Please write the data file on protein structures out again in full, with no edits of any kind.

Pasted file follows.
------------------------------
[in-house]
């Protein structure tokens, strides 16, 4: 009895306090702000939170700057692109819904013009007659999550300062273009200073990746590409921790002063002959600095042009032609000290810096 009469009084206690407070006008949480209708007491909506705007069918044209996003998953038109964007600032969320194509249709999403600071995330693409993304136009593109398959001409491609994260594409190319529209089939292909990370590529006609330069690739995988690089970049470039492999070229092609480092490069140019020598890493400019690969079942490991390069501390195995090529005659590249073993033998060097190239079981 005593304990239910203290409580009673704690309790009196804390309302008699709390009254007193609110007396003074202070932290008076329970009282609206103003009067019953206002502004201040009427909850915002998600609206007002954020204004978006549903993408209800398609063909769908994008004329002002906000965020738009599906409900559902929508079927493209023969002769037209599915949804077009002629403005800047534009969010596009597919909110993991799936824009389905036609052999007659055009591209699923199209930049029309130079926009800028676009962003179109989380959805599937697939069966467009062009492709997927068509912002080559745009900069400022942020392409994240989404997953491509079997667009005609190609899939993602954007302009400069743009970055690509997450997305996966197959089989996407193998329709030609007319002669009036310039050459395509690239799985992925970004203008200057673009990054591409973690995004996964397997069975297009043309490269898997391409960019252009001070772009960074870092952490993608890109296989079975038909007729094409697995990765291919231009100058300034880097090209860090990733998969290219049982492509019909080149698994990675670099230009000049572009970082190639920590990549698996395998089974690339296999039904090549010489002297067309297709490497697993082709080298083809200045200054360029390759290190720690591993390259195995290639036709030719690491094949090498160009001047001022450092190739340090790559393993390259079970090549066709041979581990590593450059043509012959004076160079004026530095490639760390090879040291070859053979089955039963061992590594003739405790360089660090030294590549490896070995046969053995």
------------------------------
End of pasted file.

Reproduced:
[in-house]
């Protein structure tokens, strides 16, 4: 009895306090702000939170700057692109819904013009007659999550300062273009200073990746590409921790002063002959600095042009032609000290810096 009469009084206690407070006008949480209708007491909506705007069918044209996003998953038109964007600032969320194509249709999403600071995330693409993304136009593109398959001409491609994260594409190319529209089939292909990370590529006609330069690739995988690089970049470039492999070229092609480092490069140019020598890493400019690969079942490991390069501390195995090529005659590249073993033998060097190239079981 005593304990239910203290409580009673704690309790009196804390309302008699709390009254007193609110007396003074202070932290008076329970009282609206103003009067019953206002502004201040009427909850915002998600609206007002954020204004978006549903993408209800398609063909769908994008004329002002906000965020738009599906409900559902929508079927493209023969002769037209599915949804077009002629403005800047534009969010596009597919909110993991799936824009389905036609052999007659055009591209699923199209930049029309130079926009800028676009962003179109989380959805599937697939069966467009062009492709997927068509912002080559745009900069400022942020392409994240989404997953491509079997667009005609190609899939993602954007302009400069743009970055690509997450997305996966197959089989996407193998329709030609007319002669009036310039050459395509690239799985992925970004203008200057673009990054591409973690995004996964397997069975297009043309490269898997391409960019252009001070772009960074870092952490993608890109296989079975038909007729094409697995990765291919231009100058300034880097090209860090990733998969290219049982492509019909080149698994990675670099230009000049572009970082190639920590990549698996395998089974690339296999039904090549010489002297067309297709490497697993082709080298083809200045200054360029390759290190720690591993390259195995290639036709030719690491094949090498160009001047001022450092190739340090790559393993390259079970090549066709041979581990590593450059043509012959004076160079004026530095490639760390090879040291070859053979089955039963061992590594003739405790360089660090030294590549490896070995046969053995």